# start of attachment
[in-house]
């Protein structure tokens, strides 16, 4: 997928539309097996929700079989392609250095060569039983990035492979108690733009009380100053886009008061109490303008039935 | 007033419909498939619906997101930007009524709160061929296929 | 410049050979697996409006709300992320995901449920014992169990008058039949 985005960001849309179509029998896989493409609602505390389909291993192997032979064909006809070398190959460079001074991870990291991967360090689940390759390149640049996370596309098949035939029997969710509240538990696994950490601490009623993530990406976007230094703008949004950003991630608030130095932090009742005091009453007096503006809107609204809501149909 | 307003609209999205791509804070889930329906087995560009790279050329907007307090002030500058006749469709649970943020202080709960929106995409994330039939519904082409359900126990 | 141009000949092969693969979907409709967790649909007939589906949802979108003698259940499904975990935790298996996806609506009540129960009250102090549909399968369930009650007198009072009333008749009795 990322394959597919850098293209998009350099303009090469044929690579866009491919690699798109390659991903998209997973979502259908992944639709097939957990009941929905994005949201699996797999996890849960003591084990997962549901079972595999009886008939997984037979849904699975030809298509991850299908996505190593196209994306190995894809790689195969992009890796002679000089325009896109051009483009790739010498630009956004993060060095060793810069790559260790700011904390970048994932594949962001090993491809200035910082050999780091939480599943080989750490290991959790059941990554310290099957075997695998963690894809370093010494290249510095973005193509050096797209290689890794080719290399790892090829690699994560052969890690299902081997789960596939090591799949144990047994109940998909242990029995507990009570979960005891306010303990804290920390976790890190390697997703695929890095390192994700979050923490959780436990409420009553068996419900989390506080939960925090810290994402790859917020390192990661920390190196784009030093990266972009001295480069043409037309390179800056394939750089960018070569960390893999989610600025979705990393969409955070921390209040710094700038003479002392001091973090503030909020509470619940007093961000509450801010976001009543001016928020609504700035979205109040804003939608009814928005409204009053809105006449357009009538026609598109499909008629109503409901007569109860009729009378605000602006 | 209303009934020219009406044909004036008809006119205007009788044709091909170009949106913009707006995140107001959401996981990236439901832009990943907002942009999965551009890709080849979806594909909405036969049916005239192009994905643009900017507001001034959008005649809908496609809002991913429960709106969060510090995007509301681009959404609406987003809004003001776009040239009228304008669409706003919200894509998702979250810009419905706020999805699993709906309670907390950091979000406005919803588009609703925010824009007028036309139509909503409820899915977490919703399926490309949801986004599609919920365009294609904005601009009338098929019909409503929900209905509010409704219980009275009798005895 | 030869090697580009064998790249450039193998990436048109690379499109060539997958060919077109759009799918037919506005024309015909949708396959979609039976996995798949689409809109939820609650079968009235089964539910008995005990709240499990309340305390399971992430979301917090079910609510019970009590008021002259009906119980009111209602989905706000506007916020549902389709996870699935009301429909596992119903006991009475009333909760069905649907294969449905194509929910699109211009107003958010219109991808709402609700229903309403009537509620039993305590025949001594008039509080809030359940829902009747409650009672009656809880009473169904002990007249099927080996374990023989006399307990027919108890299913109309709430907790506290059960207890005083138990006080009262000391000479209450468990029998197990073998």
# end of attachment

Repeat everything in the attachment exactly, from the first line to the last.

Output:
[in-house]
């Protein structure tokens, strides 16, 4: 997928539309097996929700079989392609250095060569039983990035492979108690733009009380100053886009008061109490303008039935 | 007033419909498939619906997101930007009524709160061929296929 | 410049050979697996409006709300992320995901449920014992169990008058039949 985005960001849309179509029998896989493409609602505390389909291993192997032979064909006809070398190959460079001074991870990291991967360090689940390759390149640049996370596309098949035939029997969710509240538990696994950490601490009623993530990406976007230094703008949004950003991630608030130095932090009742005091009453007096503006809107609204809501149909 | 307003609209999205791509804070889930329906087995560009790279050329907007307090002030500058006749469709649970943020202080709960929106995409994330039939519904082409359900126990 | 141009000949092969693969979907409709967790649909007939589906949802979108003698259940499904975990935790298996996806609506009540129960009250102090549909399968369930009650007198009072009333008749009795 990322394959597919850098293209998009350099303009090469044929690579866009491919690699798109390659991903998209997973979502259908992944639709097939957990009941929905994005949201699996797999996890849960003591084990997962549901079972595999009886008939997984037979849904699975030809298509991850299908996505190593196209994306190995894809790689195969992009890796002679000089325009896109051009483009790739010498630009956004993060060095060793810069790559260790700011904390970048994932594949962001090993491809200035910082050999780091939480599943080989750490290991959790059941990554310290099957075997695998963690894809370093010494290249510095973005193509050096797209290689890794080719290399790892090829690699994560052969890690299902081997789960596939090591799949144990047994109940998909242990029995507990009570979960005891306010303990804290920390976790890190390697997703695929890095390192994700979050923490959780436990409420009553068996419900989390506080939960925090810290994402790859917020390192990661920390190196784009030093990266972009001295480069043409037309390179800056394939750089960018070569960390893999989610600025979705990393969409955070921390209040710094700038003479002392001091973090503030909020509470619940007093961000509450801010976001009543001016928020609504700035979205109040804003939608009814928005409204009053809105006449357009009538026609598109499909008629109503409901007569109860009729009378605000602006 | 209303009934020219009406044909004036008809006119205007009788044709091909170009949106913009707006995140107001959401996981990236439901832009990943907002942009999965551009890709080849979806594909909405036969049916005239192009994905643009900017507001001034959008005649809908496609809002991913429960709106969060510090995007509301681009959404609406987003809004003001776009040239009228304008669409706003919200894509998702979250810009419905706020999805699993709906309670907390950091979000406005919803588009609703925010824009007028036309139509909503409820899915977490919703399926490309949801986004599609919920365009294609904005601009009338098929019909409503929900209905509010409704219980009275009798005895 | 030869090697580009064998790249450039193998990436048109690379499109060539997958060919077109759009799918037919506005024309015909949708396959979609039976996995798949689409809109939820609650079968009235089964539910008995005990709240499990309340305390399971992430979301917090079910609510019970009590008021002259009906119980009111209602989905706000506007916020549902389709996870699935009301429909596992119903006991009475009333909760069905649907294969449905194509929910699109211009107003958010219109991808709402609700229903309403009537509620039993305590025949001594008039509080809030359940829902009747409650009672009656809880009473169904002990007249099927080996374990023989006399307990027919108890299913109309709430907790506290059960207890005083138990006080009262000391000479209450468990029998197990073998």